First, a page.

Process Elasticsearch JSON on the shell

Lets throw security out the window for a moment. Say we store user accounts with clear text passwords in Elasticsearch, what is the easiest way to use the results in a shell script? We can begin by creating two accounts, one for admin and one for john:

# curl -XPUT localhost:9200/site/people/1?pretty=True -d '
  {"name": "admin", "password": "secret", "admin": "true"}
'
{
  "_index" : "site",
  "_type" : "people",
  "_id" : "1",
  "_version" : 1,
  "_shards" : {
    "total" : 2,
    "successful" : 1,
    "failed" : 0
  },
 "created" : true
}
# curl -XPUT localhost:9200/site/people/2?pretty=True -d '
  {"name": "john", "password": "password", "admin": "false"}
'
{
  "_index" : "site",
  "_type" : "people",
  "_id" : "1",
  "_version" : 2,
  "_shards" : {
    "total" : 2,
    "successful" : 2,
    "failed" : 0
  },
 "created" : false
}

Using curl this is very easy to query, we just use the id:

# curl localhost:9200/site/people/2?pretty=True
{
  "_index" : "site",
  "_type" : "people",
  "_id" : "2",
  "_version" : 1,
  "found" : true,
  "_source" : {
    "name" : "john",
    "password" : "password",
    "admin" : "false"
  }
}

But what we really want is to get the values of the keys without needing to hack it with sed/awk/grep. We can install a small json parsing package called jq:

# apt-get install jq

Now we can easily pull the keys out:

# curl -s localhost:9200/site/people/2 | jq ._source.name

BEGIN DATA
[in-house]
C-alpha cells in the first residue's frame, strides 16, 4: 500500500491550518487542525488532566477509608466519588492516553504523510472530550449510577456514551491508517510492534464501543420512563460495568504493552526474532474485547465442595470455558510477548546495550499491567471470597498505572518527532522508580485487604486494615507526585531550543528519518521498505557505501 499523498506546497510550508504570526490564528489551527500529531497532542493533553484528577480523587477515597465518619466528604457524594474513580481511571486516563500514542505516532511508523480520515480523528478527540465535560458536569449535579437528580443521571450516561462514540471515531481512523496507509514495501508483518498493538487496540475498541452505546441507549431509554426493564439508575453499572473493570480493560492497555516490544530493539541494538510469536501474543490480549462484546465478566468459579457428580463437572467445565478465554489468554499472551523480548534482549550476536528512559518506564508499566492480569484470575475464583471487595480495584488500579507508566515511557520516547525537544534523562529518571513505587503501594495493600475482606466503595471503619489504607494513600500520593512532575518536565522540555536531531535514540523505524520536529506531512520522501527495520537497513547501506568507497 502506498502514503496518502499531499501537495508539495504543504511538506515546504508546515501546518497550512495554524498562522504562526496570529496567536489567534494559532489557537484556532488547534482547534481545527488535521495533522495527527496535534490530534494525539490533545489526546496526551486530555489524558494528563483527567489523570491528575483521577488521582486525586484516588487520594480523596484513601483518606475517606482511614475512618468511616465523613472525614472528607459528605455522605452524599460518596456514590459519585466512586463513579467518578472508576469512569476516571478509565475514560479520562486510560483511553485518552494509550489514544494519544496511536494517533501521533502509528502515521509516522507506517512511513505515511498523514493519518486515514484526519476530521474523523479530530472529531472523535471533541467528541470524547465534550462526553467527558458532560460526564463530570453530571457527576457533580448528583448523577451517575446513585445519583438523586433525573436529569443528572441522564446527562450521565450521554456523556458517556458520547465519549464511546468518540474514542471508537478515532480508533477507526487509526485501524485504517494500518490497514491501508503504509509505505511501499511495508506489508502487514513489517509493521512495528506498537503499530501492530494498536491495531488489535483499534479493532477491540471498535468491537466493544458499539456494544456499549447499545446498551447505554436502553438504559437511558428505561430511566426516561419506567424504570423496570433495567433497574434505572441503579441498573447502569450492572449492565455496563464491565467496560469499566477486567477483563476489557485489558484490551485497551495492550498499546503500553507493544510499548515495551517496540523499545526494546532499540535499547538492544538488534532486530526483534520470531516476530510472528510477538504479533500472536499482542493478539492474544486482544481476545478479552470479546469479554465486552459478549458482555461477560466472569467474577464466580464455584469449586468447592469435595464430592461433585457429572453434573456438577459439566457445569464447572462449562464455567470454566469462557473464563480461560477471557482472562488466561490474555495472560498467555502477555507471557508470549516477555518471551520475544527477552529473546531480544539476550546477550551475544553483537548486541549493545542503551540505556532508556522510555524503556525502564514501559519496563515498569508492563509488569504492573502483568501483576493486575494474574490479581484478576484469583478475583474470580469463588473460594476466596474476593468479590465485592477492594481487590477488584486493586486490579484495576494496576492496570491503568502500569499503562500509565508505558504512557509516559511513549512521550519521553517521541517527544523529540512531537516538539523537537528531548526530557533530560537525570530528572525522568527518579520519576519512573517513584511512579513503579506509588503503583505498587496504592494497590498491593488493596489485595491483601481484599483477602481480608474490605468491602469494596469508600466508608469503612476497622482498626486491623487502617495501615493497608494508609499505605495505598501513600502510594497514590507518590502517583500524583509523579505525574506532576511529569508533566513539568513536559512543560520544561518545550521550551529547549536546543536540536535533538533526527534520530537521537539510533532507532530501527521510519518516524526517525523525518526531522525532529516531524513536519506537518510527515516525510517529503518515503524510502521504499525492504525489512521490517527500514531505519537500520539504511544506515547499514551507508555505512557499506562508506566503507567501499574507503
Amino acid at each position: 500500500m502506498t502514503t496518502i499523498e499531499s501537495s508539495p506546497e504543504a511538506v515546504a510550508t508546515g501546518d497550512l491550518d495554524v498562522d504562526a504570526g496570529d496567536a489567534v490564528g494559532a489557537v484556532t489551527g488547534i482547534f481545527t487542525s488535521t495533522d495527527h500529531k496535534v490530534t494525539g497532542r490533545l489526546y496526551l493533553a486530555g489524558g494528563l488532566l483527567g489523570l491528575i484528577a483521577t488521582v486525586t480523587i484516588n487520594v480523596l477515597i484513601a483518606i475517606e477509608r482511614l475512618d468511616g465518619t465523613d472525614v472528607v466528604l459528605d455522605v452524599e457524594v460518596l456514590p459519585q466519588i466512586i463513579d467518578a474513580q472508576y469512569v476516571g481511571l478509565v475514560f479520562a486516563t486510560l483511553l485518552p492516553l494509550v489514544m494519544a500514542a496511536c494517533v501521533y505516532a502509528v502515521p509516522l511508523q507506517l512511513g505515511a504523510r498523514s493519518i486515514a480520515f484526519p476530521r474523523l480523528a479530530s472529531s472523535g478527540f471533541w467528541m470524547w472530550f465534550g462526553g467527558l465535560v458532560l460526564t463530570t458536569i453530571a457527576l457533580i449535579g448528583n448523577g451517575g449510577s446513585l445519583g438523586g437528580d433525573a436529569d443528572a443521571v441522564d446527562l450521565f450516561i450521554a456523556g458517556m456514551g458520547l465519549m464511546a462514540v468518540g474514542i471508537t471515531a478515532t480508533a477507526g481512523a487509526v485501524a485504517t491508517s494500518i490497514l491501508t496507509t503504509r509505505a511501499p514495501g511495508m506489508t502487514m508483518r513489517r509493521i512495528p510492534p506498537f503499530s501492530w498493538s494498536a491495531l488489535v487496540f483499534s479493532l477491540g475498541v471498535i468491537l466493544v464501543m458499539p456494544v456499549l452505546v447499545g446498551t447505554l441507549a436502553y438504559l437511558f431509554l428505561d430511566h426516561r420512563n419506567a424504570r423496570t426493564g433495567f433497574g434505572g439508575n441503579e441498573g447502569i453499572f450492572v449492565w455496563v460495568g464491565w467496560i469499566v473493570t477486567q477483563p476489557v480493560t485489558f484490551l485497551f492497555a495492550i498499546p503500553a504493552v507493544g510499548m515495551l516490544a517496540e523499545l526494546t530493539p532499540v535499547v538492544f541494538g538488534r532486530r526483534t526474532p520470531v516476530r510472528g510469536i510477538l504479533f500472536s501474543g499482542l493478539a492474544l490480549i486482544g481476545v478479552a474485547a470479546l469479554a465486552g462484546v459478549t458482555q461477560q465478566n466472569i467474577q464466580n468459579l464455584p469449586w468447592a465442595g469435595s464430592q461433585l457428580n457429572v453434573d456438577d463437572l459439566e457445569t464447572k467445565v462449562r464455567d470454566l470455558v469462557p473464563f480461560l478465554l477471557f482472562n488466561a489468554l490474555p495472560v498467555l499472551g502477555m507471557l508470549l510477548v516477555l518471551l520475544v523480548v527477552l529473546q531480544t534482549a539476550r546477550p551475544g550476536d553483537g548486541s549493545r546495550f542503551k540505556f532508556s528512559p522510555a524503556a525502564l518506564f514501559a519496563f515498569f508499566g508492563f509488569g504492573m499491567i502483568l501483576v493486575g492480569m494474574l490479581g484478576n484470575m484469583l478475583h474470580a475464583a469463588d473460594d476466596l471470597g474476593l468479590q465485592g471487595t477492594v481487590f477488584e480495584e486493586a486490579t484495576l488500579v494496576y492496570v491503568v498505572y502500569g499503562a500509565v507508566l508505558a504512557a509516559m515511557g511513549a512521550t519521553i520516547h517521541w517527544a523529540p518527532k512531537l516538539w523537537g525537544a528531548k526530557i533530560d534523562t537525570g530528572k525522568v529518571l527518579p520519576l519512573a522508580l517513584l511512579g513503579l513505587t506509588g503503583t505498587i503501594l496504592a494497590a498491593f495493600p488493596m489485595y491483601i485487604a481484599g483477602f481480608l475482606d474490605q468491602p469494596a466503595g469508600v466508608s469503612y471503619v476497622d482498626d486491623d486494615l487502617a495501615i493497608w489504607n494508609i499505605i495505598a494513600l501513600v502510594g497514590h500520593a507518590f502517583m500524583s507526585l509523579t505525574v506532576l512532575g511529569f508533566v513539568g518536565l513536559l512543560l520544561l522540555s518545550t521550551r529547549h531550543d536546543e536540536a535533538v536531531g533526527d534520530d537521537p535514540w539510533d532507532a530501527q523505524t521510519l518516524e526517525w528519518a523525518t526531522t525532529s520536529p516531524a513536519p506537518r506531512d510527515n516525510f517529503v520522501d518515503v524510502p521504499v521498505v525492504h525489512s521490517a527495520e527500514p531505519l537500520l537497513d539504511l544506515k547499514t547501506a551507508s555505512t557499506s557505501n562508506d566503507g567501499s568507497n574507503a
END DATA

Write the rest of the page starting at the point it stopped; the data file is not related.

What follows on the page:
"john"

# curl -s localhost:9200/site/people/2 | jq ._source.password
"password"

# curl -s localhost:9200/site/people/2 | jq ._source.admin
"false"

Using the power of jq we could easily search Elasticsearch and perform comparisons for login, remember we are throwing security out the window here, this is merely for example:

# curl -s $ip:9200/site/people/_search?q=name:admin | jq -r '.hits.hits'
[
  {
    "_source": {
      "admin": "true",
      "password": "secret",
      "name": "admin"
    },
    "_score": 0.30685282,
    "_id": "1",
    "_type": "people",
    "_index": "site"
  }
]

We can assume this query only returns one user, and we are pretty sure the account exists, so lets grab the password key directly:

# curl -s $ip:9200/site/people/_search?q=name:admin |
  jq -r '.hits.hits[0]._source.password'
secret

If the value is not present, and we attempt to access it, we will get a null result:

# curl -s $ip:9200/site/people/_search?q=name:jack |
  jq -r '.hits.hits[0]._source.password'

null

And here it is all wrapped up in a poorly written shell script, I would not advise using this logic for anything more than toying with:

auth.sh

#!/bin/bash

read -p "Login username: " username
read -p "Login password: " password

account=`curl -s localhost:9200/site/people/_search?q=name:$username |
  jq '.hits.hits[0]'`

if [ "$account" != "null" ] ; then

  account_username=`echo $account | jq -r ._source.name`

  if [ "$username" == "$account_username" ] ; then

    account_password=`echo $account | jq -r ._source.password`

    if [ "$password" == "$account_password" ] ; then
      echo "You are in!"
    else
      echo "Wrong username or password"
    fi

  fi

fi

And usage looks like this:

# ./auth.sh
Login username: admin
Login password: password
Wrong username or password
# ./auth.sh
Login username: john
Login password: password
You are in!

 

Leave a Reply

Your email address will not be published. Required fields are marked *